The Consumer Protection Act (Act No. 68 of 2008) prescribes the manner in which suppliers of goods or services should interact with consumers. This is done by direct provisions in the Act itself and specific regulations covering specific areas, which are allowed in terms of the Act.

The Consumer Protection Act also allows for the acceptance by the dti of Industry Codes which regulate the behaviour of a specific Industry regarding the provisions of the Act. Such a Code effectively seeks to give clear Industry relevant definitions to the prescriptions of the Act and provide clear instructions for the behaviour of members of the Industry.

Impact of Consumer Protection Act

The primary areas of impact of Consumer Protection Act’s on the Aerosol Industry are:

  1. The safety and quality of aerosol products in the consumer’s hands must be assured, which has the following implications
    1. Any and all claims for the product must be fully “substantiated” and justified;
    2. The quality (every unit of the product sold should produce the same level of performance relative to claims) of the product must be assured;
    3. The safety of the product must be assured subject to reasonable, understandable warnings identifying the fact and nature of any applicable risks.
  2. Product may need to be recovered before entering the waste stream. Specifically, unlike many other consumer goods, aerosols are classified as dangerous goods in terms of SANS 10228 and thus, at some point, may be prohibited from entering into the common waste collection system, possibly in terms of the National Environmental Management Act. If so their recovery will be mandated.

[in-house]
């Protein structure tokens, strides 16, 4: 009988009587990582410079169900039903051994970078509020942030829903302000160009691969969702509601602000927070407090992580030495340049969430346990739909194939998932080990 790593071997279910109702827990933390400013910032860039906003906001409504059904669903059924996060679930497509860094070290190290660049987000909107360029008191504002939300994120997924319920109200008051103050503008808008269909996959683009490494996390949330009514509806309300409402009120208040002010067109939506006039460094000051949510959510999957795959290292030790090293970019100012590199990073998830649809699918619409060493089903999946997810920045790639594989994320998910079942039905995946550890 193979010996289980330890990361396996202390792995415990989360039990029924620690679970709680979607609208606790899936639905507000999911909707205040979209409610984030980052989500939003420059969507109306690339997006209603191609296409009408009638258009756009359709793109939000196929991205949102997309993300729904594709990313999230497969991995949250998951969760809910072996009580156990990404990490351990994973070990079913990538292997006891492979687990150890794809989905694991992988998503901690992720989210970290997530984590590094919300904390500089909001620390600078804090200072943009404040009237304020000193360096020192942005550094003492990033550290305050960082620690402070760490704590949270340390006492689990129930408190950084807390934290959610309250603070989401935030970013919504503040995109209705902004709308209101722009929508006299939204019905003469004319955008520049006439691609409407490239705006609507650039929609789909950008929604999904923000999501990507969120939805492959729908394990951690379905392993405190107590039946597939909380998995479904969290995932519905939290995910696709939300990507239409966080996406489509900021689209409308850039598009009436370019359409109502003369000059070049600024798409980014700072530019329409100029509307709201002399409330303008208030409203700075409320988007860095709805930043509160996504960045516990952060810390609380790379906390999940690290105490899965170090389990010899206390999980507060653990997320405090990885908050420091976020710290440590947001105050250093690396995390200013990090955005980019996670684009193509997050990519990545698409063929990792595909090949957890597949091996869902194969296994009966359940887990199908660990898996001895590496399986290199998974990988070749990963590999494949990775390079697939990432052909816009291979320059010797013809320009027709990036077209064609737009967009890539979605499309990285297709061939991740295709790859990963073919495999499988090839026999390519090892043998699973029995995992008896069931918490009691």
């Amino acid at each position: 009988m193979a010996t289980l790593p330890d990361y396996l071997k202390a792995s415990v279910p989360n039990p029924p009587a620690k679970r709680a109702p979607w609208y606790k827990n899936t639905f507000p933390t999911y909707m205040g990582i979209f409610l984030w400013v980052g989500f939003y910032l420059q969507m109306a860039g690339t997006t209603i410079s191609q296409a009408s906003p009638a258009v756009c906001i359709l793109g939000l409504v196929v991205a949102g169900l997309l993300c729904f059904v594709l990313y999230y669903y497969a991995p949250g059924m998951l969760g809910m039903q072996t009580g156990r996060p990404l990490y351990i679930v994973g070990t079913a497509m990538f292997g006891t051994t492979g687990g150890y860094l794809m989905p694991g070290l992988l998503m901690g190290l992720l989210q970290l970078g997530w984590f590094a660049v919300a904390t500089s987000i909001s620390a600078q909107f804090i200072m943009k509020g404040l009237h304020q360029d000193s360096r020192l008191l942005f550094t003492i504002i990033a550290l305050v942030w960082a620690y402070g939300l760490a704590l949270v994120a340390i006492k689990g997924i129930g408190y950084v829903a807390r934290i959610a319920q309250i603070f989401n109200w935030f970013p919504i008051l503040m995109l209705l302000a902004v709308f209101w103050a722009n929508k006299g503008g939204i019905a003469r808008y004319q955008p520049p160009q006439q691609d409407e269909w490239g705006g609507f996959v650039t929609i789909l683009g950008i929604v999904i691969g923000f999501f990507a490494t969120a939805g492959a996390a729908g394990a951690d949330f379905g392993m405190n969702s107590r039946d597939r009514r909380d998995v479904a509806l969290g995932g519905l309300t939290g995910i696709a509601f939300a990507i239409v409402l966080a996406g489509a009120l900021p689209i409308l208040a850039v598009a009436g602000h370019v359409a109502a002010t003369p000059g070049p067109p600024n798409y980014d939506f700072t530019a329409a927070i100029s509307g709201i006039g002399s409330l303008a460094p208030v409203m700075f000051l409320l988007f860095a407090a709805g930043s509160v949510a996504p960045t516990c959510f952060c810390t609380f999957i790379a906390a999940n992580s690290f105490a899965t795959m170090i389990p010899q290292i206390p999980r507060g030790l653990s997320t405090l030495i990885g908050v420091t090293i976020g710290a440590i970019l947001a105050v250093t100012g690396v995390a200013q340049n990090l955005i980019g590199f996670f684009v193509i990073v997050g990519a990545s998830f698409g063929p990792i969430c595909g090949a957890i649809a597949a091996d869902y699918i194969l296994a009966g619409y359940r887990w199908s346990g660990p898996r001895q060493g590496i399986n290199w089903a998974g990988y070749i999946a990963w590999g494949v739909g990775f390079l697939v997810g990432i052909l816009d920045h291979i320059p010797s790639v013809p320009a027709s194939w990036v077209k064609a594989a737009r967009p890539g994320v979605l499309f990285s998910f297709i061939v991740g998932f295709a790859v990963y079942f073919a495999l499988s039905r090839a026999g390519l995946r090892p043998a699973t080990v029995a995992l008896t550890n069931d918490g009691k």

3. Safety of all aerosol products will require to be monitored and potentially defective products may need to be recalled.
    This will require total traceability of all aerosol products manufactured.
  4. The liability for any loss or injury arising from the use of a product will be assumed to belong to the manufacturer/distributors (in the event that it can be shown to arise from the manner in which the product has been stored/handled by the distribution chain). The standard of proof is determined on the balance of probabilities.
    Manufacturers will need to be able to demonstrate that the product has been developed and manufactured with due care to ensure that the product is safe in the hands of the consumer provided that the consumer follows reasonable prescribed handling and storage instructions.
  5. The implementation of deposits on prescribed packaging items is provided for.